Cuba has five homegrown coronavirus vaccines including brands such as Abdala and Soberana 2 but the rollout is painfully slow. The country has eschewed using western vaccines and has not joined the international Covax vaccine alliance. US President Joe Biden has offered to send US vaccines to Cuba but only if the Cuban state is not involved in their distribution.
In Lebanon, another human tragedy is playing out. The country has never recovered from the devastating blast caused by old fertilizer stocks in Beirut last year. Food, medicine and power have been in short supply since then and last week, the entire electricity grid collapsed, although it has since been partially restored. Two Turkish power ships have been providing power as a goodwill gesture from Turkey since Jun this year. Meanwhile, political leaders appear unable or unwilling to form a new administration.
South Africa experienced an orgy of unprecedented violence last week, as rioters looted and pillaged with impunity, mainly in KwaZulu-Natal and parts of Gauteng. The genesis of the violence appears to lie in the incarceration of former president Jacob Zuma, who is currently serving a 15-month sentence in Estcourt Prison for contempt of the Constitutional Court.
Supporters of the former president appear to have fomented the looting spree, and many believe they were largely instigated by Zuma's former spymaster Thulani Dlomo using a network of agitators within local communities in a potential attempt to overthrow the government. However, formal charges have not been laid.
In an address to the nation last Fri, president Cyril Ramaphosa said the violence was pre-planned, describing it as an assault on democracy. If this is indeed the case, then the president needs to urgently root out agitators and fifth columnists in his African National Congress party, otherwise the possibility of further riots cannot be ruled out.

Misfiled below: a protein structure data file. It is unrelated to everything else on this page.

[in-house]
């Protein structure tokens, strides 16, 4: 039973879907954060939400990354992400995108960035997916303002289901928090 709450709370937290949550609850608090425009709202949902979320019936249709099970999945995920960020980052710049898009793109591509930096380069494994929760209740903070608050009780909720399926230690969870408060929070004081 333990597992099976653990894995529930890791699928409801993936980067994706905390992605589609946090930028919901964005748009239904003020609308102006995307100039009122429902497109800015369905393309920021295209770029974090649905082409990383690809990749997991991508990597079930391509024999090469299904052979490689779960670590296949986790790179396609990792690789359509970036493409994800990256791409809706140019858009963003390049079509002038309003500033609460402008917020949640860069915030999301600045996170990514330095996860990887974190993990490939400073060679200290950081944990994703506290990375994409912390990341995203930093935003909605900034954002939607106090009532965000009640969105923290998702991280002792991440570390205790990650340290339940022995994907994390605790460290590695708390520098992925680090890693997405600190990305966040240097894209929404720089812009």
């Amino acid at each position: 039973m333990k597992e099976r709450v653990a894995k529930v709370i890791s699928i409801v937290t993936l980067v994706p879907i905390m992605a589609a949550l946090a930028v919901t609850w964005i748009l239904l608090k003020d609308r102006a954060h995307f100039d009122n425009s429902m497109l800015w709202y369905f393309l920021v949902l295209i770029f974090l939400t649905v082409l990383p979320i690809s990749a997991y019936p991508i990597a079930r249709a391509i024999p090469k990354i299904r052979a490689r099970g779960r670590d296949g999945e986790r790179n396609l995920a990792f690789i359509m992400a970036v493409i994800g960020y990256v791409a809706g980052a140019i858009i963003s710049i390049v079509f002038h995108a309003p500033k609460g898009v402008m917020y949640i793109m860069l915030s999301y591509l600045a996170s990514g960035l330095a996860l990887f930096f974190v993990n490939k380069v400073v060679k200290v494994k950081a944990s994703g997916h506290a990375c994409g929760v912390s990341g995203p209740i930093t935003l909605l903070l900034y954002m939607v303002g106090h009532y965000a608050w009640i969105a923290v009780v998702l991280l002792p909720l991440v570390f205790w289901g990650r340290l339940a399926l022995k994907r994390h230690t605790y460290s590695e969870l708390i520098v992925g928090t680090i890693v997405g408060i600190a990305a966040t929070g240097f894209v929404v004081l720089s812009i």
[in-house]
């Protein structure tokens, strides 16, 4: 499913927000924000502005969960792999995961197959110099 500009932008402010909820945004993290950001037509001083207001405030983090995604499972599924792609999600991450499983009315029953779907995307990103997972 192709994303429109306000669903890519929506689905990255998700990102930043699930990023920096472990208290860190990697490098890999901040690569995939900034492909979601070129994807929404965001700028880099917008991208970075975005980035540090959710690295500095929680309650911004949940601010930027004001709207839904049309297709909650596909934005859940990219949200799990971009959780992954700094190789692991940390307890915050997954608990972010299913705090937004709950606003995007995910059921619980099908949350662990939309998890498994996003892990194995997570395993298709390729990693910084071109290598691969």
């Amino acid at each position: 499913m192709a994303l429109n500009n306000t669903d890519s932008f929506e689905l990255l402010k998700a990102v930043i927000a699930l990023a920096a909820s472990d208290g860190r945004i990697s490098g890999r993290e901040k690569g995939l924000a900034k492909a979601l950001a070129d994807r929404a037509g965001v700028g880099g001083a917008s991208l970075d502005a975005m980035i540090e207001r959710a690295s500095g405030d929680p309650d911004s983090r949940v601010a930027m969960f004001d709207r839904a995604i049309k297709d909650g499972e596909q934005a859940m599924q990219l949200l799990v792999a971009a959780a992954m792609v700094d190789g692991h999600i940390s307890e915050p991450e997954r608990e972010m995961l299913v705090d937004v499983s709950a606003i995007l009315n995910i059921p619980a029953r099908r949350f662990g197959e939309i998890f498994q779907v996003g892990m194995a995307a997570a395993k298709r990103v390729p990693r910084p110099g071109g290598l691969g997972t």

Approximately 25 000 troops have been deployed to KZN and this appears to have largely quelled the violence. The rand was remarkably resilient during the riots, helped by continuing high commodity prices, high local interest rates and the perception that president Ramaphosa will be able to use the crisis to force through his anti-corruption reforms and clear criminal elements out of the ANC.
Over 200 people are believed to have died in the violence and many hundreds of retail outlets, factories, distribution centres and other buildings have been burned and/or looted. Pepkor notes that 489 of its stores have been looted, TFG Group 190 stores, Spar 184 stores, Mr Price Group 109 stores, Massmart 41 stores, Famous Brands 99 restaurants and Cashbuild 36 stores.
Perhaps slightly ironically, Cashbuild shares rose towards the end of the week, mainly on the perception that its products will be in great demand during the rebuilding phase. According to Bloomberg, the economic impact will be to reduce SA's 2021 economic growth by between 0.4% and 0.8%.
Investec sees the SA economy contracting during the third quarter of this year as a direct consequence of the riots.
Many people have been forced to queue for food and medicine in the looted areas, with queues sometimes stretching over a kilometre in length. The cleanup has begun but it will take time to repair the damage and re-stock the stores.
Businesses that were fully insured should be able to claim for riot insurance from state-owned Sasria, but anecdotal evidence suggests that Sasria takes a long time to pay out claims and the sheer physical size of this event will test its resources to the maximum.
The JSE All Share Index (Alsi) closed 0.2% higher at 66 530 on Fri 16 Jul. From its recent low point of 37 693 on Mar 19 2020, it has risen by 76.5%. Year to date, it is up by 12% from its close of 59 409 on Dec 31 2020.
|Country||GDP Growth (%)||Inflation (%)||Unemployment (%)||Interest Rates (%)|
|Source: Trading Economics|
Economic data releases this week:
20 July 2021
- SA Leading Business Cycle Indicator May
21 July 2021
- SA Inflation rate June
22 July 2021
- SA Repo rate decision
29 July 2021
- SA M3 Money Supply, PSCE, PPI June
30 July 2021
- SA Trade Balance June